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Attorney Michael Akerson

Reardon, Joyce, & Akerson
Experience:  23 Years
Area Served: Worcester County

4 Lancaster Terrace
Worcester, MA, 01609


Attorney Message

I maintain a diverse and successful litigation practice, focusing upon complex litigation and representing both individuals and corporations in all stages of litigation and in pre-litigation strategy. I am recognized as one of the area’s most experienced civil, administrative and criminal litigators in the field of public official misconduct cases. I invite you to contact me directly to discuss your litigation matter.

Areas of Practice

Summary

Verification- Supreme Judicial Court of Massachusetts

  • Last verified: 2/18/2014
  • Current status is Active
  • This attorney has no record of public discipline.
  • This attorney has certified that he or she is covered by professional liability insurance.

 

Education

Western New England College School of Law, J.D.
Connecticut College, B.A.

Bar Admissions

Massachusetts, 1991
U.S. District Court District of Massachusetts, 1991
U.S. Court of Appeals 1st Circuit, 2000
U.S. Supreme Court

Professional Associations

Massachusetts Bar Association

About Me

About Michael Akerson

Michael J. Akerson joined the firm over 17 years ago. Since that time he has fostered a diverse and successful litigation practice, focusing upon complex litigation and representing both individuals and corporations in all stages of litigation and in pre-litigation strategy. He is recognized as one of the area’s most experienced civil, administrative and criminal litigators in the field of public official misconduct cases. Another large component of his practice is representing individuals involved in serious personal injury matters involving automobiles, as well as those injured due to workplace misconduct, including harassment and discrimination. He also counsels numerous corporations on a variety of corporate business issues as well as providing residential and corporate transactional services.

Mike has tried in excess of 200 cases. He has significant experience in trying matters before state and federal courts, most state agencies, and a variety of administrative fora. He has proved successful many times over at trial and also at defending a judge or jury’s favorable determinations at the appellate level at the Massachusetts Appeals Court, the Supreme Judicial Court, and the First Circuit Court of Appeals.

Honors and Awards

  • Massachusetts Lawyers Weekly Lawyer of the Year, 2001

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Q&A

Legal Questions & Answers


A:
You do have a pretty good injury case, but the problem is that the town’s liability is capped by statute. G.L. c. 84, §15 provides a limit of $5,000 for any injury upon a public way, and a sidewalk is part of the public way. Your injuries might otherwise entitle you to a damage award much higher than the cap. You should consult with an experienced personal injury attorney in the Worcester area.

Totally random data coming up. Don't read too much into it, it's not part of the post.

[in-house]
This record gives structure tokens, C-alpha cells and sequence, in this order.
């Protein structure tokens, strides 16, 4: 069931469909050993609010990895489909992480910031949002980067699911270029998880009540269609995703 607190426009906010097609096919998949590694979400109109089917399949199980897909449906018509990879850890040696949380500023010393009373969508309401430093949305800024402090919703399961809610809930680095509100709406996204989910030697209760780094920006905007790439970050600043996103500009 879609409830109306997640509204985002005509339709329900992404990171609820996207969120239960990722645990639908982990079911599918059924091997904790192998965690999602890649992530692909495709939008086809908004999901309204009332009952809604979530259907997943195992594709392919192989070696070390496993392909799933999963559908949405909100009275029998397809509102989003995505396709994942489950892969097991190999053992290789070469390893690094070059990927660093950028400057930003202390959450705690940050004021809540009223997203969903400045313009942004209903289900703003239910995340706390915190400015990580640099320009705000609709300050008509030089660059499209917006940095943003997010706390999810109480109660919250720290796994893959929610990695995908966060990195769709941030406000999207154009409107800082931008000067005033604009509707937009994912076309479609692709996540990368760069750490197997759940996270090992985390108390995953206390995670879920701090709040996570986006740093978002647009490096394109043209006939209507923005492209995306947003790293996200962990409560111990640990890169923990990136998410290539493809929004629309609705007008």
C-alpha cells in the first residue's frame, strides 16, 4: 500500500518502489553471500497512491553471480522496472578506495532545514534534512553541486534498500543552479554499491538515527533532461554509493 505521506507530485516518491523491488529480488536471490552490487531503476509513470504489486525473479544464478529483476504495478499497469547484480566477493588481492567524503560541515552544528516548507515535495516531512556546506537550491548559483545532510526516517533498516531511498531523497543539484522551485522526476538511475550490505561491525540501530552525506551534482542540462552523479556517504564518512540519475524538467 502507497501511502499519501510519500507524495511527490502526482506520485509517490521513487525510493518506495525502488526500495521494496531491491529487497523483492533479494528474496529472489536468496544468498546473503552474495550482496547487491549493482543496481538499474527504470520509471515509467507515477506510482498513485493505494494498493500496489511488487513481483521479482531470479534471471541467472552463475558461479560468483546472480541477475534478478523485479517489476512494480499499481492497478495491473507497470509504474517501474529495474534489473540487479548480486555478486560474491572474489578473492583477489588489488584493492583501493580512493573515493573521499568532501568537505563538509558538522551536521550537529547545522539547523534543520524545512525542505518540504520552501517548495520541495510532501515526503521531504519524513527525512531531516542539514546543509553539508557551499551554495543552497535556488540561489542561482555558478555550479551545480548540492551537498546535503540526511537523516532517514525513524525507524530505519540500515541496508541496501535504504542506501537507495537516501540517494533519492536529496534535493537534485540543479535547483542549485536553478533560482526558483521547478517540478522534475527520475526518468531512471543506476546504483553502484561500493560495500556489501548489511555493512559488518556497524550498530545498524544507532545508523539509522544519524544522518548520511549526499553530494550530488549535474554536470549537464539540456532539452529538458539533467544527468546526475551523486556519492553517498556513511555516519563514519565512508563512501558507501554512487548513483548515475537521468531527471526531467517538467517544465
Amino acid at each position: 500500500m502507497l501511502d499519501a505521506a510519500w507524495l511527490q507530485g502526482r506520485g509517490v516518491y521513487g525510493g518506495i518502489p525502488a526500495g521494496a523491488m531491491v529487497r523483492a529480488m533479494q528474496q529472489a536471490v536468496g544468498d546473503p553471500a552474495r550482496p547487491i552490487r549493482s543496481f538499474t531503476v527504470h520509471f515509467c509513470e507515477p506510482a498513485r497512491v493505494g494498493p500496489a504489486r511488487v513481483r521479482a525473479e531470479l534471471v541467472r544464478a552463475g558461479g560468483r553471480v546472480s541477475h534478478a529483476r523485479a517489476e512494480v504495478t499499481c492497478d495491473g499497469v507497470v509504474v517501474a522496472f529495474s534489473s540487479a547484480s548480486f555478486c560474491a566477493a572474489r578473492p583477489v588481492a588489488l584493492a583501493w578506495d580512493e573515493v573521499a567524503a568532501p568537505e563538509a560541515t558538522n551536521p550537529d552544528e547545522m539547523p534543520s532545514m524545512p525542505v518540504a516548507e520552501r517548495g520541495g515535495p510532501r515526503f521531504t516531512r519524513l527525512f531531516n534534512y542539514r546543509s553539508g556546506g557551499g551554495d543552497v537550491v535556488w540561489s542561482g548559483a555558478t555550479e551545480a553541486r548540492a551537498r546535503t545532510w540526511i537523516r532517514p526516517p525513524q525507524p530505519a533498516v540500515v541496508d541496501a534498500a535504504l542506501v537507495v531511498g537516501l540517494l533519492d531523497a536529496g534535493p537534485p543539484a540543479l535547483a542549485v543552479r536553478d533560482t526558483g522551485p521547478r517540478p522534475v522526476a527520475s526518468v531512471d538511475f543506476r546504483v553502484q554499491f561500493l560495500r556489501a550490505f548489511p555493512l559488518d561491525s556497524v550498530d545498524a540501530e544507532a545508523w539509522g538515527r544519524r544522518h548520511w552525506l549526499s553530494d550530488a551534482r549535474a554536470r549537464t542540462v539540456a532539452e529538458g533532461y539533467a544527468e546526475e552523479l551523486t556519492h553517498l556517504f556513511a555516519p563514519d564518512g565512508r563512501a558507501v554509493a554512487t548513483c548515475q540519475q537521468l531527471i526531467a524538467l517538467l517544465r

A:
Inasmuch as commissions are considered wages under the Massachusetts Wage Act, you should file a complaint with the Office of the Attorney General, Fair Labor Division, in order to preserve your right to sue the employer or its President or Treasurer under the Wage Act for treble damages plus attorney’s fees and costs. The Fair Labor Division has posted its complaint form on its web page at this link: http://www.mass.gov Simply print out the form, fill it in and mail to the Fair Labor Division at the address on the web page. You may not file your unpaid wage claim in court until at least 90 days after your filing of your unpaid wage complaint with the Fair Labor Division so that it has time to investigate your claim. In the alternative, you could sue the nonprofit organization immediately for the breach of contract, but you would not be able to recover multiple damages, attorney’s fees and costs unless that is specified in your contract.




A:
In Massachusetts unless you have an employment contract or collective bargaining agreement that would establish your right to continue your employment during the notice period, the employer may terminate your employment after you give your notice, if it wishes. Massachusetts is an employment-at-will state, which means that either party to the employment relationship may end it at any time for any reason that is not illegal.




A:
No, an employer may not take any deduction for such damage, even if ostensibly authorized by the employee under the employer’s policies, unless there has been a court determination that the employee is responsible to the employer for the damage because the deduction violates the “special contract” provision of the Massachusetts Wage Act.




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